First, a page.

COVID-19 testing at schools has been brought to a halt because of the new highly transmissible variant of the bug. In a statement today, Public Health England said it is no longer clear as to whether the risk of exposing students through daily contact testing is worth the benefits.
It comes just five weeks after the Education Secretary, Gavin Williamson announced the milestone £78 million programme, as part of a plan to fully re-open classrooms after the February half-term.
The Government announced rapid COVID-19 tests would be rolled out to each college and secondary school on the 15th of December. They said this would happen from January onwards.
However, Downing Street has said the emergence of a dominant new strain, thought to spread up between 50-70% more rapidly, has forced it to change its priorities. PHE has said that schools should continue testing staff twice per week where possible and to test students twice when they return to schooling.
In a statement, it said: “The variant has been shown to have increased transmissibility and causes higher secondary attack rates. This increases the risk of transmission everywhere, including in school settings. The balance between the risks (transmission of virus in schools and onward to households and the wide community) and benefits (education in a face-to-face and safe setting for daily contact testing is unclear.”
It continued: “In light of this changing situation, we now recommend that the rollout of daily contact testing within schools is paused, other than for schools involved in further evaluation. This will enable the further detailed evaluation of changing circumstances including, potentially, lower infection rates and modelling work required to understand the benefits of daily contact testing in this new phase of the pandemic. Schools should continue to test their staff regularly (twice-weekly where possible, in line with recommendations for other workforces that need to leave the home to work) and test pupils twice upon return to school, as has been the case since the start of January.”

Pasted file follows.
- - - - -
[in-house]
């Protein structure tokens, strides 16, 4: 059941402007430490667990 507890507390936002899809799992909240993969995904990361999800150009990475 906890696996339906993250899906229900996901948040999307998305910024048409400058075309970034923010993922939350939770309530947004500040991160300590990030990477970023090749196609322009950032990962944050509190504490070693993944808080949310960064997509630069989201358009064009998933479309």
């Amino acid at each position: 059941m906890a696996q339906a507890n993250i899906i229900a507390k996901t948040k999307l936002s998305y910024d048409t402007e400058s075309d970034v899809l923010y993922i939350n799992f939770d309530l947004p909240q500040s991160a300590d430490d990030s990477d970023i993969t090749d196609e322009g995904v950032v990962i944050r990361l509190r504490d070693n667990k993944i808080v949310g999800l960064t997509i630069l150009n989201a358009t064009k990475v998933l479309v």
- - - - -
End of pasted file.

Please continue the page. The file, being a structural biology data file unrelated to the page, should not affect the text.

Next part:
Under its plans, the Department of Education said staff and students could do ‘serial testing’ as an alternative method to 10 days’ self-isolation if a contact in the school tested positive. Students would have been tested every day for seven days, and would have remained in class unless one of the tests was a positive result. Most of the children were expected to swab themselves, despite warnings from experts over the amount of missed cases from rapid lateral flow tests.
Concerns have been raised by the UK’s Medicines and Healthcare Regulatory Agency (MHRA), who have said it has not given its approval for the scheme. The Government said it did not require approval from the MHRA. However, the Association of School and College Lenders urged ministers to halt the ‘very confusing’ programme. Geoff Barton, its general secretary said: “School leaders and staff are utterly tired of this endless confusion over lateral flow tests, alongside much else that has been landed on their plates during this crisis. All they want is clarity about what is the right thing to do, and the reassurance that there is a sound scientific basis for what is proposed.
It continues: “What is obvious is that there are severe misgivings in many quarters about the use of lateral flow tests as an alternative to self-isolation for close contacts of positive cases.”. Dr Jenny Harries, Deputy Chief Medical Officer told MPs that it was likely that a regional approach would have to be applied when schools begin welcoming more students back for face-to-face classes. This means classrooms in areas with higher infection rates will probably stay closed to the majority of students for longer.